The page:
HUNTSVILLE, Alabama, February 8, 2019 (LifeSiteNews) – Personhood Alabama has filed a lawsuit against the Alabama Women’s Center for Reproductive Alternatives (AWC) abortion facility on behalf of a man whose preborn child was aborted despite his pleas to his girlfriend to keep the baby.
Ryan Magers filed the lawsuit in Madison County Wednesday, ABC affiliate WAAY 31 reports. The abortion happened in 2017, while his girlfriend was six weeks pregnant with the child the lawsuit calls Baby Roe.
“I just tried to plead with her and plead with her and just talk to her about it and see what I could do, but in the end, there was nothing I could do to change her mind,” Magers said, adding it was “like my whole world fell apart” and declaring that “every child from conception is a baby and deserves to live.”
“I'm here for the men who actually want to have their baby,” he explained of his lawsuit. “Even though there's nothing I can do for the situation I was in, there is something I can do for the future situations for other people.”
The suit is seeking damages from AWC, three unnamed “agents, employees, directors, representatives, contractors, or servants of the Alabama Women’s Center,” and the pharmaceutical company responsible for the abortion pill AWC dispensed to Baby Roe’s mother.
AWC owner Dalton Johnson told WAAY he was unaware of the lawsuit, but stressed that abortions at six weeks are legal.
Citing statute, judicial precedent, and the Alabama Constitution, the suit notes that under “Alabama law, an unborn child is a legal person,” and a press release from Personhood Alabama notes that “just this past November Alabamians approved an amendment to the state constitution declaring that it is the ‘public policy of this state to recognize and support the sanctity of unborn life and the rights of unborn children.’”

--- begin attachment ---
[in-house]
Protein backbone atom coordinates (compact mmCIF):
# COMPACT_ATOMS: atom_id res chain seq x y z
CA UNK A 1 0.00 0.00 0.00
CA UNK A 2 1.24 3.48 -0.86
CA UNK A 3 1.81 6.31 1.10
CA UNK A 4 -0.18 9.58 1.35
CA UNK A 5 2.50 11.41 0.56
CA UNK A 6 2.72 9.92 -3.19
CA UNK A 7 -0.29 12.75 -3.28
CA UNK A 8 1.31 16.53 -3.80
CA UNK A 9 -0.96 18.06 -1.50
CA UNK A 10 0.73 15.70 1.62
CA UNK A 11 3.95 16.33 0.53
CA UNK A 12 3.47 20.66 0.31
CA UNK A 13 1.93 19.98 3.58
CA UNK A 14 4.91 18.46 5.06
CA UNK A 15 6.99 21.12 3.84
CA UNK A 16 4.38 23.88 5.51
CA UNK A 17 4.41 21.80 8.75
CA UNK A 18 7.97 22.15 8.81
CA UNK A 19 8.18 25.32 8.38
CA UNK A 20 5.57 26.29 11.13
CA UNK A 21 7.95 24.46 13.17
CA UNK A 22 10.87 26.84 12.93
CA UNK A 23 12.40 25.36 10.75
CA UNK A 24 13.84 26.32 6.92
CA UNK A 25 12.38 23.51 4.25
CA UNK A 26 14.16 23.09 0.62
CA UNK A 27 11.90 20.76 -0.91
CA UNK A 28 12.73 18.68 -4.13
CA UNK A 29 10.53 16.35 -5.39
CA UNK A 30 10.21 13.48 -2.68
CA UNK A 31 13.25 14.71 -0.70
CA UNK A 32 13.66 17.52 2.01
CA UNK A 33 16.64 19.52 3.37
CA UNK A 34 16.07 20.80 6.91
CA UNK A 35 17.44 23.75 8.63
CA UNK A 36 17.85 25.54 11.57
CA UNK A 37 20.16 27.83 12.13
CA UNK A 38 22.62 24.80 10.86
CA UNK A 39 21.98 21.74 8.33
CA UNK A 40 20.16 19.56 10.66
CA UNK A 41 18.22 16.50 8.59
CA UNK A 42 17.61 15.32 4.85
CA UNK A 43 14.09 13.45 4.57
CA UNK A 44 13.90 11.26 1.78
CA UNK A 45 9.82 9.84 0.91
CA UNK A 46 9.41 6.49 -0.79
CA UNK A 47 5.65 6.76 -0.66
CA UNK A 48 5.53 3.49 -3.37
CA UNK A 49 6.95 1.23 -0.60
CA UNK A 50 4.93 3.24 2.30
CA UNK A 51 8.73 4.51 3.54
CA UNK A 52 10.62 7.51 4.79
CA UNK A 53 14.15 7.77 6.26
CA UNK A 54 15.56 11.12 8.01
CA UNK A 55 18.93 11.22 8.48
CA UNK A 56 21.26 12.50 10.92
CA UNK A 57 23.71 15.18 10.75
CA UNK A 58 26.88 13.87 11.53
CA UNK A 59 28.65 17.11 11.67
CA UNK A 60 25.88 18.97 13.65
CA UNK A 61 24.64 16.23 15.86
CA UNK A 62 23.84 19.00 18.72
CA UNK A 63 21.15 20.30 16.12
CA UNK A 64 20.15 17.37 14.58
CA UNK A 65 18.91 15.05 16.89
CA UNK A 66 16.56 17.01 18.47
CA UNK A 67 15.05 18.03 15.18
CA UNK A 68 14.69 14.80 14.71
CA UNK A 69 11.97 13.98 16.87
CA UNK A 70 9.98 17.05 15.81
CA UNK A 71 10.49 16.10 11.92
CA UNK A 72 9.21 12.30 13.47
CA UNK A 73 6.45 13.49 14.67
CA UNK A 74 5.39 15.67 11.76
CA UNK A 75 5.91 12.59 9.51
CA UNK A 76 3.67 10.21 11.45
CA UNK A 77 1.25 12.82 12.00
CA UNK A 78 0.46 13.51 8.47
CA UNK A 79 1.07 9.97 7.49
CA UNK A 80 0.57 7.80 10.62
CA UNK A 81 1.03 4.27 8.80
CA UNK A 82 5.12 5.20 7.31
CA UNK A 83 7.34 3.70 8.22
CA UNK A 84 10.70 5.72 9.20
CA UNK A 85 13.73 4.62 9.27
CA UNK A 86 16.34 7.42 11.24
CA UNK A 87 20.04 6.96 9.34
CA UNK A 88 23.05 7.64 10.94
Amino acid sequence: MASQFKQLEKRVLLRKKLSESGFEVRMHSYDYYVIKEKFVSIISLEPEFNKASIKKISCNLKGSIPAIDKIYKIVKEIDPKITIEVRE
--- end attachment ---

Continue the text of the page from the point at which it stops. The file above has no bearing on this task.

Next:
“During the last decade, the Alabama Supreme Court has issued seven decidedly pro-life decisions which recognize the personhood of the unborn,” the press release continues. “Three of these cases, Mack v. Carmack, Hamilton v. Scott, and Stinnett v. Kennedy involved wrongful death suits and interpreted the world ‘child’ in the Wrongful Death Act to include unborn children as well as born children.”
In addition to Alabama voters enshrining the sanctity of life and rejecting a “right” to abortion in their state constitution last fall, the state currently has a dismemberment abortion ban working through the court system.
“Baby Roe's innocent life was taken by the profiteering of the Alabama Women’s Center and while no court will be able to bring Baby Roe back to life, we will seek the fullest extent of justice on behalf of Baby Roe and Baby Roe's father,” Magers’ attorney Brent Helms said. “The time is ripe for consistency in Alabama’s jurisprudence: either we fully acknowledge the personhood of the unborn or we cherry pick which innocents we protect and which ones we trash for profit.”
Helms told WAAY he believed this case was the first of its kind in the state, and expressed hope that it could establish new precedent for the preborn.
While recent controversies in New York and Virginia have put the spotlight on late-term abortion and infanticide, Personhood Alabama spokeswoman Hannah Ford argues the Baby Roe case is a “timely reminder that every single abortion committed is a chilling assault on a precious and innocent human life – an intolerable violation of the most basic, God-given human right, the right to life.”